The framework would also apply to new PFAS or new use notices that are currently under EPA review, as well as any that EPA may receive in the future. The agency anticipated holding a public webinar about the framework later this summer.

Also, in October, the EPA finalized a rule that was anticipated to create the largest-ever data set of per- and polyfluoroalkyl substances in the United States.

According to the agency's press release, the rule was a key action in the EPA’s PFAS Strategic Roadmap.

The requirement under the Toxic Substances Control Act is reportedly a statutory requirement under the FY 2020 National Defense Authorization Act (NDAA), mandating that all manufacturers and importers of PFAS and PFAS-containing articles in any year since 2011 must report information related to chemical identity, uses, volumes made and processed, byproducts, environmental and health effects, worker exposure and disposal to the EPA.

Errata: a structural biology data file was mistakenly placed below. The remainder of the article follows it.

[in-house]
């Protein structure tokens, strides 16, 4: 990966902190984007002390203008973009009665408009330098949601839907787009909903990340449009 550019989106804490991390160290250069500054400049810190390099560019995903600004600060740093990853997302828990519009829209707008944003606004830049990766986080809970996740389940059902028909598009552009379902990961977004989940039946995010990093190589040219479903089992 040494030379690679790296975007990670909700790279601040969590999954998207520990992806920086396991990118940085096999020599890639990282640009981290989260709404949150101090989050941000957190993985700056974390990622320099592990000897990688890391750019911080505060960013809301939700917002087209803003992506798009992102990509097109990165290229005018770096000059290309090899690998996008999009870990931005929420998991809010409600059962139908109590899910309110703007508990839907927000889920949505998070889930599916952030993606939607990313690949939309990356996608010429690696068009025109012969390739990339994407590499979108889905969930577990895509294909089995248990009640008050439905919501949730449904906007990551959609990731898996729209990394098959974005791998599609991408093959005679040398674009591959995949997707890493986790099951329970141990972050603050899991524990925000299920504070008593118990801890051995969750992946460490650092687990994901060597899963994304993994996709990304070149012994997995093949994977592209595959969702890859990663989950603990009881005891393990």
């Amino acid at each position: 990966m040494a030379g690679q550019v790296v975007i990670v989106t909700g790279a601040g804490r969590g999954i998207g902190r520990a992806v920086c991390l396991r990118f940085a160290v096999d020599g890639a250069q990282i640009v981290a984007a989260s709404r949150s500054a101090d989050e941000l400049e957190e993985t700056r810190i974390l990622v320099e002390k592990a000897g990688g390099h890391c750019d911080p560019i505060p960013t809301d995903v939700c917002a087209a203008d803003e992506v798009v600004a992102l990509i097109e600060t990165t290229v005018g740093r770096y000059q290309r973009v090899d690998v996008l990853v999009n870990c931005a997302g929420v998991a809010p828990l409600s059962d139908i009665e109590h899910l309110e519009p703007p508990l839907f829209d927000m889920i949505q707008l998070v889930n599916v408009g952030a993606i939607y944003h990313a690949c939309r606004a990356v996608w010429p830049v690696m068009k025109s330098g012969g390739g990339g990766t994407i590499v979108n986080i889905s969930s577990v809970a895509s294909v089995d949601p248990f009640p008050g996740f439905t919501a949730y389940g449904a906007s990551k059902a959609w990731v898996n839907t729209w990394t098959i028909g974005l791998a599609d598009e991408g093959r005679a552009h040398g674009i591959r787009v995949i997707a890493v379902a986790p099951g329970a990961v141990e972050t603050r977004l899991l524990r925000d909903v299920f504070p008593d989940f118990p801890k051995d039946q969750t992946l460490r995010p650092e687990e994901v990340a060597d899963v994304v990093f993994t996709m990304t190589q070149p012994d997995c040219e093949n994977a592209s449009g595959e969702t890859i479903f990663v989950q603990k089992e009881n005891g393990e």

The final rule reportedly expanded on the PFAS definition in the proposed rule, including 41 additional PFAS that were identified as being of concern. The EPA said it had determined that at least 1,462 PFAS that are known to have been made or used in the U.S. since 2011 would be subject to the final rule.

According to the EPA, the final rule streamlined reporting requirements and reduced the burden for those who made or used small quantities of PFAS for research and development purposes, as well as those who imported PFAS contained in articles.

Data was reportedly to be due to the agency within 18 months of the effective date of the final rule, with an additional six months for reports from small businesses that are solely reporting data on importing PFAS contained in articles.


Tagged categories: Environmental Control; Environmental Controls; Environmental Controls; Environmental Protection; Environmental Protection Agency (EPA); EPA; Government; hazardous materials; Hazardous waste; Hazards; Health & Safety; Health and safety; NA; non-potable water; North America; potable water; President Biden; Program/Project Management; Regulations; Safety; Water/Wastewater